Shadowsong by S. Jae-Jones – Book Review.

Title: Shadowsong

Author: S. Jae-Jones

Rating: 3/5

Genre: Fantasy, Young Adult, Romance, Gothic Literature, Fairytale


Feature Image Credit – MadReviews

These days, it’s a rare thing for me to find a good fantasy novel and really enjoy the romance that inadvertently seems to crop up within its pages. And last year, I was sent Wintersong by S. Jae-Jones, and I immediately fell in love with the gothic world of the Goblin King and his conquest, the musical protegee Liesel.

Unfortunately, I didn’t review this book (but I’ll link a blog post from Smart Bitches, Trashy Books if you want to get up to speed with the gist of the tale) before I dive into the review of its highly anticipated sequel, Shadowsong.

Shadowsong is the conclusion of the Wintersong series and had quite a lot to live up too. At the end of the first book, Liesel had broken the old laws and had left the Goblin Underground and her husband to go back to the real world. However, it was obvious that this would have a ripple effect on the world, and I was excited to see how it would pan out.

Six months had passed since the end of Wintersong, and Liesel is just existing in her world. Stuck between missing her Goblin King and realm underground and coping with the running of her family’s failing tavarn in the backwoods of Bavaria, Liesel is trapped between the past and the present. Unable to compose or even really listen to music, she cannot find comfort in her day-to-day life. Along with this, Liesel’s closest confidante – her brother Josef – has been spirited away to the glittering social circles of Vienna and Salzburg, there is little to salvage once was the feisty, musically inclined Goblin Queen.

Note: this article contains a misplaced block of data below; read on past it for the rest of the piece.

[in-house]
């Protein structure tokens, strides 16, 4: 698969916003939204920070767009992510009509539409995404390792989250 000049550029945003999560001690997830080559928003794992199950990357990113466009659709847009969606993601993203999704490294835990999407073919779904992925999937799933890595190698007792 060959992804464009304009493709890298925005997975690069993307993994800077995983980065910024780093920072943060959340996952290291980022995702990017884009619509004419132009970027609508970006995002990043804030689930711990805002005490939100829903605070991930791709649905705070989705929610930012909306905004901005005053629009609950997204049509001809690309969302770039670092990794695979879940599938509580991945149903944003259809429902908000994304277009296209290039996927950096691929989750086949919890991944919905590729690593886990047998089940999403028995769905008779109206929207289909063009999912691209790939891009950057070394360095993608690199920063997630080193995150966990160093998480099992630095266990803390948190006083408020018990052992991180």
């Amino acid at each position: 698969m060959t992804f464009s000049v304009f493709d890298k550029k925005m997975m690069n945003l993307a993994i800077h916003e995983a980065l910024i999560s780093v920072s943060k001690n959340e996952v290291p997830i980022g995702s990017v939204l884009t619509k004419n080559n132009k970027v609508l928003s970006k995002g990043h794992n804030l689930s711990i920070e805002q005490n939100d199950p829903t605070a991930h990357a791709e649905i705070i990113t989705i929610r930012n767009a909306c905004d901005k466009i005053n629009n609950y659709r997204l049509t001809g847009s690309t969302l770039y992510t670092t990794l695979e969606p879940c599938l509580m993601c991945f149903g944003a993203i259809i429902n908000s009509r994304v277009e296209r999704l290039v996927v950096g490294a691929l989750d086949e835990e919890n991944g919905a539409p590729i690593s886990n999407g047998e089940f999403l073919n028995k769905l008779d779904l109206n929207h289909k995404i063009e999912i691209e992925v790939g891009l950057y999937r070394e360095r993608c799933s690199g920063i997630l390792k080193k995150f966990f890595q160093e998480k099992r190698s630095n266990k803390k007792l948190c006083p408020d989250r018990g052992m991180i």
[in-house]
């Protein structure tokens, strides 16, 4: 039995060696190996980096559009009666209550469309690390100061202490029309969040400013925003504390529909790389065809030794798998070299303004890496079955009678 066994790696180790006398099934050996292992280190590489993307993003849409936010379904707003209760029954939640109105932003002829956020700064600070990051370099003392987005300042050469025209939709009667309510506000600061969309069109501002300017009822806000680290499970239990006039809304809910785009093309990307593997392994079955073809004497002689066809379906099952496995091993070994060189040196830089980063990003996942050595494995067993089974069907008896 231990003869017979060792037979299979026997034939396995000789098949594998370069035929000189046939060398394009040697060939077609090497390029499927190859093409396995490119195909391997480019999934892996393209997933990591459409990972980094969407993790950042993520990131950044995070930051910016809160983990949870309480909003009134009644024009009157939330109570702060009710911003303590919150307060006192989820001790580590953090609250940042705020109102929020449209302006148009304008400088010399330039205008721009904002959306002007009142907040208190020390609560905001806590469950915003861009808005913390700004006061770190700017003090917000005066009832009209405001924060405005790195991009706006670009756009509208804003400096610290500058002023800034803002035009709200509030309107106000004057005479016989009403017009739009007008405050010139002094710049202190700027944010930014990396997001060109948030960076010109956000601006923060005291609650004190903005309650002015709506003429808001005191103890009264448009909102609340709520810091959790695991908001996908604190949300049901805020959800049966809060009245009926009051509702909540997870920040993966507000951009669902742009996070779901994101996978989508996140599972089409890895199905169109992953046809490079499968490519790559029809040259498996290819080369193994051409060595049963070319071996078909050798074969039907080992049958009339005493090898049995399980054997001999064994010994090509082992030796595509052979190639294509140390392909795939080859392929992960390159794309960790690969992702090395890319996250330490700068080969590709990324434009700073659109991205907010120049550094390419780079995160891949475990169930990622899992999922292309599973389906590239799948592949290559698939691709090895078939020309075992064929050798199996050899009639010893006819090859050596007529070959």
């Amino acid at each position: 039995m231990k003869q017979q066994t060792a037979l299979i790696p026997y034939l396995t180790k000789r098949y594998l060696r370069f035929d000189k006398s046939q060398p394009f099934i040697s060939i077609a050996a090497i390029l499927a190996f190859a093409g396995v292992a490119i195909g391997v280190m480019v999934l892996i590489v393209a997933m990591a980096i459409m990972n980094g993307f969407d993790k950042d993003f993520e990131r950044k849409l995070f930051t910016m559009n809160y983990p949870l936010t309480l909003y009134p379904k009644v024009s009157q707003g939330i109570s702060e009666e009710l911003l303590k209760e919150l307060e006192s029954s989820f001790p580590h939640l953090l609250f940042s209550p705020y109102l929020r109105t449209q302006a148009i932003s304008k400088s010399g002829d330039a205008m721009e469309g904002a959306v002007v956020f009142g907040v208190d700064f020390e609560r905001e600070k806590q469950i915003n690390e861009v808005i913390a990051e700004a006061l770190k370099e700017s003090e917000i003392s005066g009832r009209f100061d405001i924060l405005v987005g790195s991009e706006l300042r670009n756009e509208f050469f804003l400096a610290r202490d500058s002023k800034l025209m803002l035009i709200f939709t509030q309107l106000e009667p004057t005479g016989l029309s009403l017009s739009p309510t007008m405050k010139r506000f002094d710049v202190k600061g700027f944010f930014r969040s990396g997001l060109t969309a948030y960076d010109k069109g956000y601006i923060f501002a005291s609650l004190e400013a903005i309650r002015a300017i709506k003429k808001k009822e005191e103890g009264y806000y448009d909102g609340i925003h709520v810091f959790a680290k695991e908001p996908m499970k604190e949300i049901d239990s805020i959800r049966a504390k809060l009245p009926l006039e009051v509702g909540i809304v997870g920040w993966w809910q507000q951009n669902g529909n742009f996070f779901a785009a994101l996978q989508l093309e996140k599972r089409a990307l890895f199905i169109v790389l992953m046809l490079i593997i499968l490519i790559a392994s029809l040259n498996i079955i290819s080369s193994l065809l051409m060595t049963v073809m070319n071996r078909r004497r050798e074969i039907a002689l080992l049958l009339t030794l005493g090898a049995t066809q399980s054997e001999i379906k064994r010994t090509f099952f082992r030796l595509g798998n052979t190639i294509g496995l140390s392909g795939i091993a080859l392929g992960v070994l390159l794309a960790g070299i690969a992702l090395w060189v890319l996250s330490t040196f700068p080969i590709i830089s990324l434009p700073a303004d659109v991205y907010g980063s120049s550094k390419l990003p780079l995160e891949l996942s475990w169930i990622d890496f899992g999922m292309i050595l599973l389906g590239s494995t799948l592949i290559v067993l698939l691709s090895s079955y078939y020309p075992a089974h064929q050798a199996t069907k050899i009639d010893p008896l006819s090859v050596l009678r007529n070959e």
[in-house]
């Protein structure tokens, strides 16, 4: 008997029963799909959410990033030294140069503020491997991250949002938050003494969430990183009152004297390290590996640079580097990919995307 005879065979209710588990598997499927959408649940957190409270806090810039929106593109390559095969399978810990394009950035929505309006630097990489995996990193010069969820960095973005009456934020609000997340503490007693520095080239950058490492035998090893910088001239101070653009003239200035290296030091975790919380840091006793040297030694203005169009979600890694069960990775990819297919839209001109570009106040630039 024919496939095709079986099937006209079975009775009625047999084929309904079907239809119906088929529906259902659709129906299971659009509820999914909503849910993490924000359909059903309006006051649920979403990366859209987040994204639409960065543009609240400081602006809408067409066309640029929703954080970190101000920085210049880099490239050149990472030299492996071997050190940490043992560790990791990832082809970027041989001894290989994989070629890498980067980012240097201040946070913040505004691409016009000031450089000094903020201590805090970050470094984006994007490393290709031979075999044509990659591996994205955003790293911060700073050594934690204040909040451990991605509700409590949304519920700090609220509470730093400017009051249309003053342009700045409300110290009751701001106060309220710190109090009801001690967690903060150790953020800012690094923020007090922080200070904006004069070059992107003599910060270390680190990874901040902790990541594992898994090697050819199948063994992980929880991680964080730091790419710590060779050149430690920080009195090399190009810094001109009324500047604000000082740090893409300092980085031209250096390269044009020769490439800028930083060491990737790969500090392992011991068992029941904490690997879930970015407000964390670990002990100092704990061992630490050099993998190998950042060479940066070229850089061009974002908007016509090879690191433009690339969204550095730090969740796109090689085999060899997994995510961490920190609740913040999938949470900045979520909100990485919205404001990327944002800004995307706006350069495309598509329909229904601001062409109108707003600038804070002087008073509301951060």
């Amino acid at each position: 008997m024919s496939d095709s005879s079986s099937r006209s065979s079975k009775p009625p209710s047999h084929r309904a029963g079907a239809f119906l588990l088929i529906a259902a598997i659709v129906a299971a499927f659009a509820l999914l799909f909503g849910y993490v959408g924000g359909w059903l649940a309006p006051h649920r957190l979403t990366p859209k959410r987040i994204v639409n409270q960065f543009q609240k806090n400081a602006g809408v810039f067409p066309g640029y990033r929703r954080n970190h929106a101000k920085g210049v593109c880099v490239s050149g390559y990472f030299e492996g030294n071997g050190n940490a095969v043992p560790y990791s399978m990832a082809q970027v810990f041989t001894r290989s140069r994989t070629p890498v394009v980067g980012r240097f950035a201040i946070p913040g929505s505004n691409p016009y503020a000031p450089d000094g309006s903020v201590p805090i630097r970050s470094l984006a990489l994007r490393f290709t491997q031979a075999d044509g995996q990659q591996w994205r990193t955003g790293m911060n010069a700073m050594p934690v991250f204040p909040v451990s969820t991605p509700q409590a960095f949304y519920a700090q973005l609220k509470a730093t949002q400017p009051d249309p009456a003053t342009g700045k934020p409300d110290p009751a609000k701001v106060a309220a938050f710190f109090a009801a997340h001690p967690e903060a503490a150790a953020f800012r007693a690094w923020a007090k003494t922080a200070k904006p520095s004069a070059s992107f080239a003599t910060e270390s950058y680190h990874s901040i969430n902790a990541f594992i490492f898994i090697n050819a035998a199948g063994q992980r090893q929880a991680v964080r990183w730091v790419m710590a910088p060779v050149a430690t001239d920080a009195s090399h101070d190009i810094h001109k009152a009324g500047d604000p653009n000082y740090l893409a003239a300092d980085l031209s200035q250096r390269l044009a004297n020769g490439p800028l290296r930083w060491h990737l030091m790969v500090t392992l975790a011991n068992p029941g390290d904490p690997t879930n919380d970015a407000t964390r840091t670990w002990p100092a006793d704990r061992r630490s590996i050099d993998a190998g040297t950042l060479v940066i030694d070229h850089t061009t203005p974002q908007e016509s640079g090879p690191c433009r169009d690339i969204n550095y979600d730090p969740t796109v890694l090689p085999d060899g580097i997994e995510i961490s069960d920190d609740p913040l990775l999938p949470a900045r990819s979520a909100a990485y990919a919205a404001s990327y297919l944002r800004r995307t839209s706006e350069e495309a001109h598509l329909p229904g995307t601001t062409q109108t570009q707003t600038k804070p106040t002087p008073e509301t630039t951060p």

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However, when Liesel receives an emotional summons to join her brother, she quickly flees to his side to get caught up in the baroque decadence of the big cities. Yet, little to Liesel’s knowledge at first, The Wild Hunt is furiously pursuing her. And soon Liesel has to confront her demons, her past and the warped creature that was her austere young man that she left in the Underground.

As I said, this book was highly anticipated for fans of Wintersong. I know readers couldn’t wait to clamour all over the rich world that Jae-Jones had envisioned, and see whether Liesel and the Goblin King would ever get reunited again.

Yet, for me, this book fell incredibly short of the mark.

First thing. The romance wasn’t there. Like I said, it takes me a lot to actually enjoyed the YA/fantasy romance of books nowadays. But the tension and relationship between Liesel and her Goblin King were one of the main hooks of the first book. So much so that I couldn’t wait to read all about their exchanges and scenes again.

But in Shadowsong, it barely was there. The couple spent 95% of the book separated. So, soon I got bored of the plot.